For the majority of companies, which generally have sales forces trained and accustomed to selling to the middle of that range, this situation is problematic. Obviously, sending your most talented salespeople to pursue opportunities where price is the only determining factor is wasteful. Yet, given a mix of transactional and consultative sales prospects, a salesperson will inevitably place too much focus on the transactional relationships. “They’re quick and easy and the fact that it’s a zero-margin business doesn’t worry them,” noted Rackham. “They’ll still get their commission check at the end of the month.”
The solution? Companies should explore every possible way of shifting those transactional relationships to cheaper chan- nels, such as telesales or the Web, said Rackham, who acknowledges that salespeople will not look kindly on this concept and referenced his own experience justifying such a change at Oracle. “I thought I was going to be assassinated because to salespeople, taking away anything is taking bread from their mouths and starving their children,” he recounts. “The argument went all the way up to Larry Ellison, who said, essentially, ‘You know what’s wrong with my sales force? They’re so busy knocking off gas stations, they never get to rob the bank.’ That really communicates it.”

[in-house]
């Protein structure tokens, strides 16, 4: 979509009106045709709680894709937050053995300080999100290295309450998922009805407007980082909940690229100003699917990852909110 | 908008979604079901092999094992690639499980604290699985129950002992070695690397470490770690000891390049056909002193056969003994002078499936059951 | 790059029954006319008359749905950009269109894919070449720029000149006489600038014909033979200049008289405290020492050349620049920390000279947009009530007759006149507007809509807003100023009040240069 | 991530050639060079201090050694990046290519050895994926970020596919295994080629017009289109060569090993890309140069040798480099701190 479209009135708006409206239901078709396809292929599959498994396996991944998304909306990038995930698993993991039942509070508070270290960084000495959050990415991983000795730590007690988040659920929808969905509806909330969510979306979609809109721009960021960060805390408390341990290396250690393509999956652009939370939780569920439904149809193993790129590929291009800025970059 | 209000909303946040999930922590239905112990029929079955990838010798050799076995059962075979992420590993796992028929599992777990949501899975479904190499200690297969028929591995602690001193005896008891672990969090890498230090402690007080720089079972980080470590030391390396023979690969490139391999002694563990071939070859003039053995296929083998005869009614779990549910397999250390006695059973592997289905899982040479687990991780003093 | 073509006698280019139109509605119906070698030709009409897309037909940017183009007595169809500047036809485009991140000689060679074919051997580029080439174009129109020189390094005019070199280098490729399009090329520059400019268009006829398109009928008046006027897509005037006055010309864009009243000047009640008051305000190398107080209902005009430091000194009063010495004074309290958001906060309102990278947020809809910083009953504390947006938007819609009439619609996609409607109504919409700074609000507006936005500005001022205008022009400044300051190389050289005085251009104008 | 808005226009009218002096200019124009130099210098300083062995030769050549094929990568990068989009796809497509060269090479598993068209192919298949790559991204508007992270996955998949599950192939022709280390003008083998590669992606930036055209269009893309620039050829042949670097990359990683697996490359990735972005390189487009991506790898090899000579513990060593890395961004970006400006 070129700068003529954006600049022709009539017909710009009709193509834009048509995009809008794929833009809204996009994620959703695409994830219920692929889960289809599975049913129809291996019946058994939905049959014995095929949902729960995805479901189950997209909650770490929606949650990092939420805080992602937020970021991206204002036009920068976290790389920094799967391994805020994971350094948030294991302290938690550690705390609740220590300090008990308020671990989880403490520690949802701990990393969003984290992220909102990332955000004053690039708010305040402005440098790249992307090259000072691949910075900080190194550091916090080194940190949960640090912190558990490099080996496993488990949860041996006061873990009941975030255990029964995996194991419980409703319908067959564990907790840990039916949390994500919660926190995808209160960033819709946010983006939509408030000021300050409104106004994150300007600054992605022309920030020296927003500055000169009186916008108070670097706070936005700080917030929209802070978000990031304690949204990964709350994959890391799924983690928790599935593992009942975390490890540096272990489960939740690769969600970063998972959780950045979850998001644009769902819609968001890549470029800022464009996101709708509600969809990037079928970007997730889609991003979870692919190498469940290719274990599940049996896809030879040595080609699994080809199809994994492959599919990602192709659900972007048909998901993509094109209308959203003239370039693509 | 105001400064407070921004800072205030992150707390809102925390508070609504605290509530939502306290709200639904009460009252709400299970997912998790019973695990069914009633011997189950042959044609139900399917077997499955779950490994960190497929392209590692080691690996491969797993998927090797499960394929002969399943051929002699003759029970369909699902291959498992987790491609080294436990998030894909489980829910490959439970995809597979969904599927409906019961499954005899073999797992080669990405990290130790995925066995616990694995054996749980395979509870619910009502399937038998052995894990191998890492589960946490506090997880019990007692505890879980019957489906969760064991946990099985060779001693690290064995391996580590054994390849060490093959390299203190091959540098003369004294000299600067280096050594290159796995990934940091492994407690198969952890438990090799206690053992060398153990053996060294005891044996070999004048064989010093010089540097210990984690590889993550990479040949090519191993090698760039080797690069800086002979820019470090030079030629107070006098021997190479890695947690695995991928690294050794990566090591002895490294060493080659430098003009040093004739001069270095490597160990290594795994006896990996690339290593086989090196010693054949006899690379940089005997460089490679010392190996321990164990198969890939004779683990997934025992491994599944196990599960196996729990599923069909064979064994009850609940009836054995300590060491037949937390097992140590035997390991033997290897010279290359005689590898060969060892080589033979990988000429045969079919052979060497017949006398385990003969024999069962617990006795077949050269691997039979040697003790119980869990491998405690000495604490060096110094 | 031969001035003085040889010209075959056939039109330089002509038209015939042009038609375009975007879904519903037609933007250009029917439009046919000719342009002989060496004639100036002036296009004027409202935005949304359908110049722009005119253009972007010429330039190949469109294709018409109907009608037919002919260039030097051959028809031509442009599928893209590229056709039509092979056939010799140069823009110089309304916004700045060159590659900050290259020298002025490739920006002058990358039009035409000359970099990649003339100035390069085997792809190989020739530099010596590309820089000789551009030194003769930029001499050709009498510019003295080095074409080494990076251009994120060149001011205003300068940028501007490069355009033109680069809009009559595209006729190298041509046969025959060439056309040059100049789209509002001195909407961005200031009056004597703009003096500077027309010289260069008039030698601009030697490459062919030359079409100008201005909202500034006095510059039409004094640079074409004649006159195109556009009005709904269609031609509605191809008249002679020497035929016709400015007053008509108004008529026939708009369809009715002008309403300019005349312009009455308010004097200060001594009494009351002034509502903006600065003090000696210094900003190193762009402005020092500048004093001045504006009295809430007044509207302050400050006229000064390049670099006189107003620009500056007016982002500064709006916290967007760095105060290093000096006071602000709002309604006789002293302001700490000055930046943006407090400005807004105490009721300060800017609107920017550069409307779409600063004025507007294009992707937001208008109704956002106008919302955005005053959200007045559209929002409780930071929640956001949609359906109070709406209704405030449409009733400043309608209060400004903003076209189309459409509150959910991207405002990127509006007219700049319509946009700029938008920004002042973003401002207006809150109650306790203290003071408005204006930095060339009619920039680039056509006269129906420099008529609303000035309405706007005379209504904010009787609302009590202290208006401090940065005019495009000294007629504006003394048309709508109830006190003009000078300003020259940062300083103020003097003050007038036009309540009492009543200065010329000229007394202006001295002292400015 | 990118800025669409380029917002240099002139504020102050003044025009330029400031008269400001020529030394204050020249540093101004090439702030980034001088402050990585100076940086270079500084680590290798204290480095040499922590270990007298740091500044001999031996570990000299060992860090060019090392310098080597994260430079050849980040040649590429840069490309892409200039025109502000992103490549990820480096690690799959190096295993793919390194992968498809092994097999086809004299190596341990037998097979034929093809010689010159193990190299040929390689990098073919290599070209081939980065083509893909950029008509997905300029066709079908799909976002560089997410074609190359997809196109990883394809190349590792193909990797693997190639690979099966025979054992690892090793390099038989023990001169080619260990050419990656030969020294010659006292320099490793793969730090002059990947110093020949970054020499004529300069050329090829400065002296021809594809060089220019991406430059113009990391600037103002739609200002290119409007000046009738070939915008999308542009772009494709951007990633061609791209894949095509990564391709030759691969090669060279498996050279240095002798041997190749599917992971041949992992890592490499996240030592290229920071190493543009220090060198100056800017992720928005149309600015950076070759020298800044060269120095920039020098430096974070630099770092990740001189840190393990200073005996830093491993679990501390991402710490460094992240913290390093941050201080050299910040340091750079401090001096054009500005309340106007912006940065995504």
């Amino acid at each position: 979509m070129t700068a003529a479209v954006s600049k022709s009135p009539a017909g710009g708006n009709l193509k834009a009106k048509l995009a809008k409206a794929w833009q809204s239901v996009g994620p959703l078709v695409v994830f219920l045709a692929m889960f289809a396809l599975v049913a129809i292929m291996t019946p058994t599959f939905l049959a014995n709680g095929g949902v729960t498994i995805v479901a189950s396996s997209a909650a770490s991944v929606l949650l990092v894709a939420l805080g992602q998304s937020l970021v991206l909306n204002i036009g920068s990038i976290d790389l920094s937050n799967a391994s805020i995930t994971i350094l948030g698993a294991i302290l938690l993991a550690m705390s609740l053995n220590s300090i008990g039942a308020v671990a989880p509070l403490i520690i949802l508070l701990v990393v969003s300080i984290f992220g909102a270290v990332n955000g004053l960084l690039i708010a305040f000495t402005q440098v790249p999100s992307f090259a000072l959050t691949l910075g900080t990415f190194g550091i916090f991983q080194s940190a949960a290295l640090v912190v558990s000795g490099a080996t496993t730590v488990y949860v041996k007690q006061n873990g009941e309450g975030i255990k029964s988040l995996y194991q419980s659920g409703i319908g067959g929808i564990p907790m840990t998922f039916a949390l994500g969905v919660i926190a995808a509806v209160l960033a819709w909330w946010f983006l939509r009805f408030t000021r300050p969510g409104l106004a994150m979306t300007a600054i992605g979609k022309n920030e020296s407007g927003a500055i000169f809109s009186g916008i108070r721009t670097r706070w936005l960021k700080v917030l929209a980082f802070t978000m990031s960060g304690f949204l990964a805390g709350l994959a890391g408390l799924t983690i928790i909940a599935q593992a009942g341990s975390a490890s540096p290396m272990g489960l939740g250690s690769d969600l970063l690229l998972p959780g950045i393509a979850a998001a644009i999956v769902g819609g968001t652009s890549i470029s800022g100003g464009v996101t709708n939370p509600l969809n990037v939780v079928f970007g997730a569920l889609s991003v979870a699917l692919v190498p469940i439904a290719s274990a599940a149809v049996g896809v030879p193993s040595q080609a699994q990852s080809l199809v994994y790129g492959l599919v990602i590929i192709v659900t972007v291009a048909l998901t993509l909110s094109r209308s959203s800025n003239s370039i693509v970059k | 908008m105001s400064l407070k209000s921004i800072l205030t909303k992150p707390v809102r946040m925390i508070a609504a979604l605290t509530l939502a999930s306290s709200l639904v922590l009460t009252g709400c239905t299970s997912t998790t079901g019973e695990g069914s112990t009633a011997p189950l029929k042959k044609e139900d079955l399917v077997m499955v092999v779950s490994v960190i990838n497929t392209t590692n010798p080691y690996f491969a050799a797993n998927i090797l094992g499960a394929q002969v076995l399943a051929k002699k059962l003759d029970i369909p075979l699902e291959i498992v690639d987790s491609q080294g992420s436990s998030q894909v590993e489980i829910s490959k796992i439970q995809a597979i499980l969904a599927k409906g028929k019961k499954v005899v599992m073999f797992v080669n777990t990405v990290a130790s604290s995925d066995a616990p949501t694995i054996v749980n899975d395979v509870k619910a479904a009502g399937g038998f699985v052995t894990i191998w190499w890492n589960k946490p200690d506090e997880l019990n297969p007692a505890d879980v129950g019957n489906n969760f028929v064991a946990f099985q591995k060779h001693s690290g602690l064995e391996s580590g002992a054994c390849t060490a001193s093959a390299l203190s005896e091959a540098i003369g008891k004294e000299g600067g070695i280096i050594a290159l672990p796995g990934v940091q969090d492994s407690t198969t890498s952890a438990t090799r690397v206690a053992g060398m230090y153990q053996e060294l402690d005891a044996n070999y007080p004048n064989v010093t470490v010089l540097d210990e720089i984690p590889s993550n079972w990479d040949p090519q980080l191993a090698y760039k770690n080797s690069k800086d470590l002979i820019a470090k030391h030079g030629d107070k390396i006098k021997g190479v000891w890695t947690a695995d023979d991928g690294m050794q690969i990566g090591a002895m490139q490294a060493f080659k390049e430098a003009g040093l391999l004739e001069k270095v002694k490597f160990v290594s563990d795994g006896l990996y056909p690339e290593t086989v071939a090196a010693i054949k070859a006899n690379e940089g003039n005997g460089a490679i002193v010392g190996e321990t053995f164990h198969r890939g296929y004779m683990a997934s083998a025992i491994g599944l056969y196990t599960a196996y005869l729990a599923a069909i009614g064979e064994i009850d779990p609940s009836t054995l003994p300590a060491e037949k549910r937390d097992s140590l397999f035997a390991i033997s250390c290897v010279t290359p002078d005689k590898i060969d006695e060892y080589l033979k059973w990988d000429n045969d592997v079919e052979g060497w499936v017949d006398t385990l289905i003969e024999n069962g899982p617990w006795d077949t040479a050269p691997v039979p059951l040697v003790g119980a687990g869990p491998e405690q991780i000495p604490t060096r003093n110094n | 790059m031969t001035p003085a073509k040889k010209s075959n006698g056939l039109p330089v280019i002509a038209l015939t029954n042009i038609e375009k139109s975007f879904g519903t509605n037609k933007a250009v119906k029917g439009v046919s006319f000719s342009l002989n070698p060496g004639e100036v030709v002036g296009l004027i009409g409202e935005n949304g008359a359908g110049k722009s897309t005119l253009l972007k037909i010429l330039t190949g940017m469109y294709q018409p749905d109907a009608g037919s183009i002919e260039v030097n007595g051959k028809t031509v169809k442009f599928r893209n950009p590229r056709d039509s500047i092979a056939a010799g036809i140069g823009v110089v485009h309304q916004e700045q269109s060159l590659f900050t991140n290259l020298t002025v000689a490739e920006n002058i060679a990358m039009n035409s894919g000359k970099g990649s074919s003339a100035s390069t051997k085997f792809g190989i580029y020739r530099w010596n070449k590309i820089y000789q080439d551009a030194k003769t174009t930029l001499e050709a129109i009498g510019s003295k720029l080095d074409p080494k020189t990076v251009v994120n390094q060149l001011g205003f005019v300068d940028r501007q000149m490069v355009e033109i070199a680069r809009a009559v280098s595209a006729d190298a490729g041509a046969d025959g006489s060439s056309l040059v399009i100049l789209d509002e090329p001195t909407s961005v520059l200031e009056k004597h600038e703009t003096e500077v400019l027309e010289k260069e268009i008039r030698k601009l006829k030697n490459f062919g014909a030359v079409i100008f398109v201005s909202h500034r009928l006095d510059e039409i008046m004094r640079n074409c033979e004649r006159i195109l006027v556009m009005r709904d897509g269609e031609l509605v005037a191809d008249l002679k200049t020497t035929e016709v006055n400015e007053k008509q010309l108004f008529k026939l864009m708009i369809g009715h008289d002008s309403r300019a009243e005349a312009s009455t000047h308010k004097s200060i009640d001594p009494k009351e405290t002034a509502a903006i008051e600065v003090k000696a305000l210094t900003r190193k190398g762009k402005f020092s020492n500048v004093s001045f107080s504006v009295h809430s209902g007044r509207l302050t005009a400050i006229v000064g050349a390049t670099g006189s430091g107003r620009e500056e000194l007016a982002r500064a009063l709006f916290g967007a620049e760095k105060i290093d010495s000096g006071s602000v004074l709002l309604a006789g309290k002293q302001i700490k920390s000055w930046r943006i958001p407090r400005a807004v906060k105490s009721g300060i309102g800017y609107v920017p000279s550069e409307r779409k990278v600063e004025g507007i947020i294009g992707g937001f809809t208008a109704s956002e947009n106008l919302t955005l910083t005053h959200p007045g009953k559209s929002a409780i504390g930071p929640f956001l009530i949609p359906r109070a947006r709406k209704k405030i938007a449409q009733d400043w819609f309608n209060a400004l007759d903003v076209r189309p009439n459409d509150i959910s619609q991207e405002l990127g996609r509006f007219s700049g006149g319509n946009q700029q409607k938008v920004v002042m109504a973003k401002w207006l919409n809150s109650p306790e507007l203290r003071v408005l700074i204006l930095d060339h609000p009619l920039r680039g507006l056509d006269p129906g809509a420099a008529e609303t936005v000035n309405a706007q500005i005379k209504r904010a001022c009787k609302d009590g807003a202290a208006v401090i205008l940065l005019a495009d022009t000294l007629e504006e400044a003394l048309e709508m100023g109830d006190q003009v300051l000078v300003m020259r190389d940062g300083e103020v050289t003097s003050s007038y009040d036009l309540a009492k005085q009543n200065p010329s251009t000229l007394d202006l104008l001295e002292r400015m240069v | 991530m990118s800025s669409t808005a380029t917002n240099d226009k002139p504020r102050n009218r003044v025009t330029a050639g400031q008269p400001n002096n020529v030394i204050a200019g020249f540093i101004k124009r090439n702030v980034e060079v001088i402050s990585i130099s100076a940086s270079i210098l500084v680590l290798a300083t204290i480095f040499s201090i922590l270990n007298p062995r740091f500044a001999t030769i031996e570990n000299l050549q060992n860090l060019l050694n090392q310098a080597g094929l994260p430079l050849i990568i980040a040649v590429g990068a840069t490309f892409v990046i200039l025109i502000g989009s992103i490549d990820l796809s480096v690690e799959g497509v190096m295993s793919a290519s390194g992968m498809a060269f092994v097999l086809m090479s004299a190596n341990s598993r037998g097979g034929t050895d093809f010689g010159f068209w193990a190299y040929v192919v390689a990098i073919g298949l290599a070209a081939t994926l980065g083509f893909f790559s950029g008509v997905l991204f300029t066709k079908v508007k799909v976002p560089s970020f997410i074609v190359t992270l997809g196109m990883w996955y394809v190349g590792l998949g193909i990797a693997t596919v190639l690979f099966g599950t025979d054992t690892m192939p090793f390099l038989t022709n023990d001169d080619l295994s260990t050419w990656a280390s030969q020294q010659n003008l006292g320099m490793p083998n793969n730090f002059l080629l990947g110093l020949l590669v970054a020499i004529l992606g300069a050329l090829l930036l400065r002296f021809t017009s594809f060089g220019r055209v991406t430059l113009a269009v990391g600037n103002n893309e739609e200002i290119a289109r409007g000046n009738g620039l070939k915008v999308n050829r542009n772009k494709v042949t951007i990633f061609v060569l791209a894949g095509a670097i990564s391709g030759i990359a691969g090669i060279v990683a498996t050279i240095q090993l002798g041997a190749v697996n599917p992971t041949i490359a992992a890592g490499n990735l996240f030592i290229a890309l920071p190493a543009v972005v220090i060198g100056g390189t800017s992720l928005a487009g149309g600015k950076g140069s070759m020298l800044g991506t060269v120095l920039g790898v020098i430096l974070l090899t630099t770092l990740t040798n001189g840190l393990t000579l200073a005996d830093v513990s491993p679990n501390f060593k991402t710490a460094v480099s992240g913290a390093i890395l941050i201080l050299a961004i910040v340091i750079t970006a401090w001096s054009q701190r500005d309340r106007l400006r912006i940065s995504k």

Ultimately, taking transactional business away from salespeople both frees and motivates them to focus on deeper, consultative relationships. However, companies need to go further, helping their sale forces develop the skills to build value-creation relationships with their customers. “Very few salespeople look beyond the immediate, possible contract,” pointed out Rackham. “You have to help them develop a sense of looking forward.”
Ditch the Pitch
One proven approach, covered in detail by Rackham’s book, is for salespeople to engage customers with questions designed to understand the problems and challenges they struggle to overcome. “The best people ask the kind of questions we call implication questions, taking a problem and saying, ‘What’s that really costing you? Could it lead to this? What’s the impact on other products? On customers?’” explains Rackham. “These questions get the customer to tell you the benefits you offer, which is more powerful than saying, ‘Let me tell you why we’re better.’ That’s because customers believe their own words.” At the same time, too many of the wrong questions can backfire. Salespeople who go in asking questions they could have gotten the answers to on their own risk earning the ire of their customers. To avoid this problem, Rackham urges companies to school salespeople on boosting their pre-call research and preparation, which he says is more important than ever.
However, the big change is one of mindset. “Salespeople need to stop jumping in to talk about products and services—about the mousetrap. They really have to up their game,” says Rackham. “Ultimately, questioning skills are going to make or break their success. Interestingly, most salespeople are quite good at making pitches. They find questioning a lot harder.”